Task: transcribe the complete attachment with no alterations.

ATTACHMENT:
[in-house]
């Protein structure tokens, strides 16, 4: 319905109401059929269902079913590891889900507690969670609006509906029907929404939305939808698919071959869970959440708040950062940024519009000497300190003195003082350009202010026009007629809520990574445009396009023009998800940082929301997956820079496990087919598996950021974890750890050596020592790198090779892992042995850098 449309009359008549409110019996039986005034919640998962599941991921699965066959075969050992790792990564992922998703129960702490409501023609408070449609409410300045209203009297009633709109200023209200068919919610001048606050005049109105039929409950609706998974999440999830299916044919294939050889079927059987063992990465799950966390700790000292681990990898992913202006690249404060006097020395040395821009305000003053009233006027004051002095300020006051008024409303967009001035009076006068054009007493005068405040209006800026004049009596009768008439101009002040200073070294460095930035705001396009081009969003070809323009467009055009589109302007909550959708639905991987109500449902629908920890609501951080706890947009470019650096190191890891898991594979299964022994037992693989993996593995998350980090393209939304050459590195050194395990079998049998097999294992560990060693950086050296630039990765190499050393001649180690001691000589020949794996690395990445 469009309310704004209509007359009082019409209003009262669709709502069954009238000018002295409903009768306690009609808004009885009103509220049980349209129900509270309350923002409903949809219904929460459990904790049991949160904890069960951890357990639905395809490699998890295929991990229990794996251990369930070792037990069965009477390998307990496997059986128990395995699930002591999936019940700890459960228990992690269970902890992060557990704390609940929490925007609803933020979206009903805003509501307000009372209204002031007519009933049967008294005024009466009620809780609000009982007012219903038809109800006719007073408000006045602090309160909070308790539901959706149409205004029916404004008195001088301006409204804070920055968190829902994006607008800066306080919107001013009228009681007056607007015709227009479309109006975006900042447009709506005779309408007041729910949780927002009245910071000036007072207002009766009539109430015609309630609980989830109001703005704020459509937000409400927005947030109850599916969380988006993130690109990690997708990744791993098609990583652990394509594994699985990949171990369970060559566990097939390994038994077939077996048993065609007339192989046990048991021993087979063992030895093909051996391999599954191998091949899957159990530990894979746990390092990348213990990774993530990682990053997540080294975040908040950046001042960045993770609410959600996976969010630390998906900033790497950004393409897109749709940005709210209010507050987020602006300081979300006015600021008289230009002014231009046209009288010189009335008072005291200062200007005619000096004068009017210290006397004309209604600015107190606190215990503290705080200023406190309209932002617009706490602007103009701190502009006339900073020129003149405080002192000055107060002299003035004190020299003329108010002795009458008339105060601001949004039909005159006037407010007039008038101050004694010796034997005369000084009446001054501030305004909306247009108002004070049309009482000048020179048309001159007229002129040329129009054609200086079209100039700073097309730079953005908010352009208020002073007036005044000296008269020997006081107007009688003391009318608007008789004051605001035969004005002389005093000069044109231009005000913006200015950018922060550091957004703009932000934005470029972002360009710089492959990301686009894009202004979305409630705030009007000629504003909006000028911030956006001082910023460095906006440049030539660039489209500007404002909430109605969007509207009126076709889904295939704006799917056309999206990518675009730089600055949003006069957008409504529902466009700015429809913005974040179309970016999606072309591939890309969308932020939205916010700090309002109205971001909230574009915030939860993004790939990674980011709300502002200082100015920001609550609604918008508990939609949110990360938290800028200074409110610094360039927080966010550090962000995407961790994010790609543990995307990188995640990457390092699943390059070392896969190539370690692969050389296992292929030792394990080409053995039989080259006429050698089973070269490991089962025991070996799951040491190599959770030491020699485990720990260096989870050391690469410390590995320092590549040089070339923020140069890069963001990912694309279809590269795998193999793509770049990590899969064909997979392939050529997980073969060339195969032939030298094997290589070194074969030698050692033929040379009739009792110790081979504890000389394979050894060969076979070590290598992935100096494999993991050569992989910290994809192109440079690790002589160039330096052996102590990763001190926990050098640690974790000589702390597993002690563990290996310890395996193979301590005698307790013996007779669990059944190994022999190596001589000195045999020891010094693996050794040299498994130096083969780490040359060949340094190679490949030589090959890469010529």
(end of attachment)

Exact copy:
[in-house]
């Protein structure tokens, strides 16, 4: 319905109401059929269902079913590891889900507690969670609006509906029907929404939305939808698919071959869970959440708040950062940024519009000497300190003195003082350009202010026009007629809520990574445009396009023009998800940082929301997956820079496990087919598996950021974890750890050596020592790198090779892992042995850098 449309009359008549409110019996039986005034919640998962599941991921699965066959075969050992790792990564992922998703129960702490409501023609408070449609409410300045209203009297009633709109200023209200068919919610001048606050005049109105039929409950609706998974999440999830299916044919294939050889079927059987063992990465799950966390700790000292681990990898992913202006690249404060006097020395040395821009305000003053009233006027004051002095300020006051008024409303967009001035009076006068054009007493005068405040209006800026004049009596009768008439101009002040200073070294460095930035705001396009081009969003070809323009467009055009589109302007909550959708639905991987109500449902629908920890609501951080706890947009470019650096190191890891898991594979299964022994037992693989993996593995998350980090393209939304050459590195050194395990079998049998097999294992560990060693950086050296630039990765190499050393001649180690001691000589020949794996690395990445 469009309310704004209509007359009082019409209003009262669709709502069954009238000018002295409903009768306690009609808004009885009103509220049980349209129900509270309350923002409903949809219904929460459990904790049991949160904890069960951890357990639905395809490699998890295929991990229990794996251990369930070792037990069965009477390998307990496997059986128990395995699930002591999936019940700890459960228990992690269970902890992060557990704390609940929490925007609803933020979206009903805003509501307000009372209204002031007519009933049967008294005024009466009620809780609000009982007012219903038809109800006719007073408000006045602090309160909070308790539901959706149409205004029916404004008195001088301006409204804070920055968190829902994006607008800066306080919107001013009228009681007056607007015709227009479309109006975006900042447009709506005779309408007041729910949780927002009245910071000036007072207002009766009539109430015609309630609980989830109001703005704020459509937000409400927005947030109850599916969380988006993130690109990690997708990744791993098609990583652990394509594994699985990949171990369970060559566990097939390994038994077939077996048993065609007339192989046990048991021993087979063992030895093909051996391999599954191998091949899957159990530990894979746990390092990348213990990774993530990682990053997540080294975040908040950046001042960045993770609410959600996976969010630390998906900033790497950004393409897109749709940005709210209010507050987020602006300081979300006015600021008289230009002014231009046209009288010189009335008072005291200062200007005619000096004068009017210290006397004309209604600015107190606190215990503290705080200023406190309209932002617009706490602007103009701190502009006339900073020129003149405080002192000055107060002299003035004190020299003329108010002795009458008339105060601001949004039909005159006037407010007039008038101050004694010796034997005369000084009446001054501030305004909306247009108002004070049309009482000048020179048309001159007229002129040329129009054609200086079209100039700073097309730079953005908010352009208020002073007036005044000296008269020997006081107007009688003391009318608007008789004051605001035969004005002389005093000069044109231009005000913006200015950018922060550091957004703009932000934005470029972002360009710089492959990301686009894009202004979305409630705030009007000629504003909006000028911030956006001082910023460095906006440049030539660039489209500007404002909430109605969007509207009126076709889904295939704006799917056309999206990518675009730089600055949003006069957008409504529902466009700015429809913005974040179309970016999606072309591939890309969308932020939205916010700090309002109205971001909230574009915030939860993004790939990674980011709300502002200082100015920001609550609604918008508990939609949110990360938290800028200074409110610094360039927080966010550090962000995407961790994010790609543990995307990188995640990457390092699943390059070392896969190539370690692969050389296992292929030792394990080409053995039989080259006429050698089973070269490991089962025991070996799951040491190599959770030491020699485990720990260096989870050391690469410390590995320092590549040089070339923020140069890069963001990912694309279809590269795998193999793509770049990590899969064909997979392939050529997980073969060339195969032939030298094997290589070194074969030698050692033929040379009739009792110790081979504890000389394979050894060969076979070590290598992935100096494999993991050569992989910290994809192109440079690790002589160039330096052996102590990763001190926990050098640690974790000589702390597993002690563990290996310890395996193979301590005698307790013996007779669990059944190994022999190596001589000195045999020891010094693996050794040299498994130096083969780490040359060949340094190679490949030589090959890469010529």